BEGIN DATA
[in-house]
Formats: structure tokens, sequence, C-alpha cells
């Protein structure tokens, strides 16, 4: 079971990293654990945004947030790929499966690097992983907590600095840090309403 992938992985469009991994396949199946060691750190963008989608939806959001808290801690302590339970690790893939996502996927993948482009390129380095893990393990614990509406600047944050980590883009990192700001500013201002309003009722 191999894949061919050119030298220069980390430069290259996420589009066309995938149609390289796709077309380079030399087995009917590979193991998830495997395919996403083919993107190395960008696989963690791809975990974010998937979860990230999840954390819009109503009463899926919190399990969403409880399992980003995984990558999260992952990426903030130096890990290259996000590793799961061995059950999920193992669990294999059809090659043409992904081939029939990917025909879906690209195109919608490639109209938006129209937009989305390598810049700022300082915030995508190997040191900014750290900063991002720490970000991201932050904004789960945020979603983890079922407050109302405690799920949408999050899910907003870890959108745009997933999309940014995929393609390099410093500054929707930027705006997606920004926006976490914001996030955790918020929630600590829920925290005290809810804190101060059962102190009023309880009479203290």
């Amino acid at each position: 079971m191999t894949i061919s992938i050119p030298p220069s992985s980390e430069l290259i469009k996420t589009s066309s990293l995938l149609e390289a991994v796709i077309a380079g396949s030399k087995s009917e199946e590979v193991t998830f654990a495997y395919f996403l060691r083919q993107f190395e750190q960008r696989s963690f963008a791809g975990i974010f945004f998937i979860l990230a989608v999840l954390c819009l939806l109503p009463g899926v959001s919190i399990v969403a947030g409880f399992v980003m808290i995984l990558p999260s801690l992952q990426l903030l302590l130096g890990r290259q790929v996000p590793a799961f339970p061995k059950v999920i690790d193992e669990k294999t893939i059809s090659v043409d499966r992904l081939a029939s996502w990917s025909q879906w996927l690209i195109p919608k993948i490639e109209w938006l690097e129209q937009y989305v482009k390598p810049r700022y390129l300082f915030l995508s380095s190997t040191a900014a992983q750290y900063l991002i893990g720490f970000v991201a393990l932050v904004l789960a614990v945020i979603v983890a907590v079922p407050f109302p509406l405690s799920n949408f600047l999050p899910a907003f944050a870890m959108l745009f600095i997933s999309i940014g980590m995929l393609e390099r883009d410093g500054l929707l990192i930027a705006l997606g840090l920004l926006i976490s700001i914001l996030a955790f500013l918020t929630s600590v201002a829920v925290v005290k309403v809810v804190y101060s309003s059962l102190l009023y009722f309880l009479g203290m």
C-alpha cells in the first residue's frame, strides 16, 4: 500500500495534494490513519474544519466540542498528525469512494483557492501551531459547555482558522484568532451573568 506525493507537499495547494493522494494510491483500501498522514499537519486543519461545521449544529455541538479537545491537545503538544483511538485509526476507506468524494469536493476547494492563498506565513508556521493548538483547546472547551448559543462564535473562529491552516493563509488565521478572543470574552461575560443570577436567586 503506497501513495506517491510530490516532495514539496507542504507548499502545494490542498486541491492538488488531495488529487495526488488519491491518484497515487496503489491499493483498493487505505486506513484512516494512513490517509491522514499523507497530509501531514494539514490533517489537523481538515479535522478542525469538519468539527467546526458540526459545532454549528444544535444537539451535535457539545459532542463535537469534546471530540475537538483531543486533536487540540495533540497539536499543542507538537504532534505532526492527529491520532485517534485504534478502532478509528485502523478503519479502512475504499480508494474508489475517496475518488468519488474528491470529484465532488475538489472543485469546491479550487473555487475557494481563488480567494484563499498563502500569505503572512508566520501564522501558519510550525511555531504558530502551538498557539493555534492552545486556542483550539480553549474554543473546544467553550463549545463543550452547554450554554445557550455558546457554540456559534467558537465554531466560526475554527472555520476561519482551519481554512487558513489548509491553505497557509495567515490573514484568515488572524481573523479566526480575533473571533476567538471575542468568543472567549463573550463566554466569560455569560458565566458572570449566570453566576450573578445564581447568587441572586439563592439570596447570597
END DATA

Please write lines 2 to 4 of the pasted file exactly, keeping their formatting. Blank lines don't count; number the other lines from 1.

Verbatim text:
Formats: structure tokens, sequence, C-alpha cells
């Protein structure tokens, strides 16, 4: 079971990293654990945004947030790929499966690097992983907590600095840090309403 992938992985469009991994396949199946060691750190963008989608939806959001808290801690302590339970690790893939996502996927993948482009390129380095893990393990614990509406600047944050980590883009990192700001500013201002309003009722 191999894949061919050119030298220069980390430069290259996420589009066309995938149609390289796709077309380079030399087995009917590979193991998830495997395919996403083919993107190395960008696989963690791809975990974010998937979860990230999840954390819009109503009463899926919190399990969403409880399992980003995984990558999260992952990426903030130096890990290259996000590793799961061995059950999920193992669990294999059809090659043409992904081939029939990917025909879906690209195109919608490639109209938006129209937009989305390598810049700022300082915030995508190997040191900014750290900063991002720490970000991201932050904004789960945020979603983890079922407050109302405690799920949408999050899910907003870890959108745009997933999309940014995929393609390099410093500054929707930027705006997606920004926006976490914001996030955790918020929630600590829920925290005290809810804190101060059962102190009023309880009479203290």
């Amino acid at each position: 079971m191999t894949i061919s992938i050119p030298p220069s992985s980390e430069l290259i469009k996420t589009s066309s990293l995938l149609e390289a991994v796709i077309a380079g396949s030399k087995s009917e199946e590979v193991t998830f654990a495997y395919f996403l060691r083919q993107f190395e750190q960008r696989s963690f963008a791809g975990i974010f945004f998937i979860l990230a989608v999840l954390c819009l939806l109503p009463g899926v959001s919190i399990v969403a947030g409880f399992v980003m808290i995984l990558p999260s801690l992952q990426l903030l302590l130096g890990r290259q790929v996000p590793a799961f339970p061995k059950v999920i690790d193992e669990k294999t893939i059809s090659v043409d499966r992904l081939a029939s996502w990917s025909q879906w996927l690209i195109p919608k993948i490639e109209w938006l690097e129209q937009y989305v482009k390598p810049r700022y390129l300082f915030l995508s380095s190997t040191a900014a992983q750290y900063l991002i893990g720490f970000v991201a393990l932050v904004l789960a614990v945020i979603v983890a907590v079922p407050f109302p509406l405690s799920n949408f600047l999050p899910a907003f944050a870890m959108l745009f600095i997933s999309i940014g980590m995929l393609e390099r883009d410093g500054l929707l990192i930027a705006l997606g840090l920004l926006i976490s700001i914001l996030a955790f500013l918020t929630s600590v201002a829920v925290v005290k309403v809810v804190y101060s309003s059962l102190l009023y009722f309880l009479g203290m």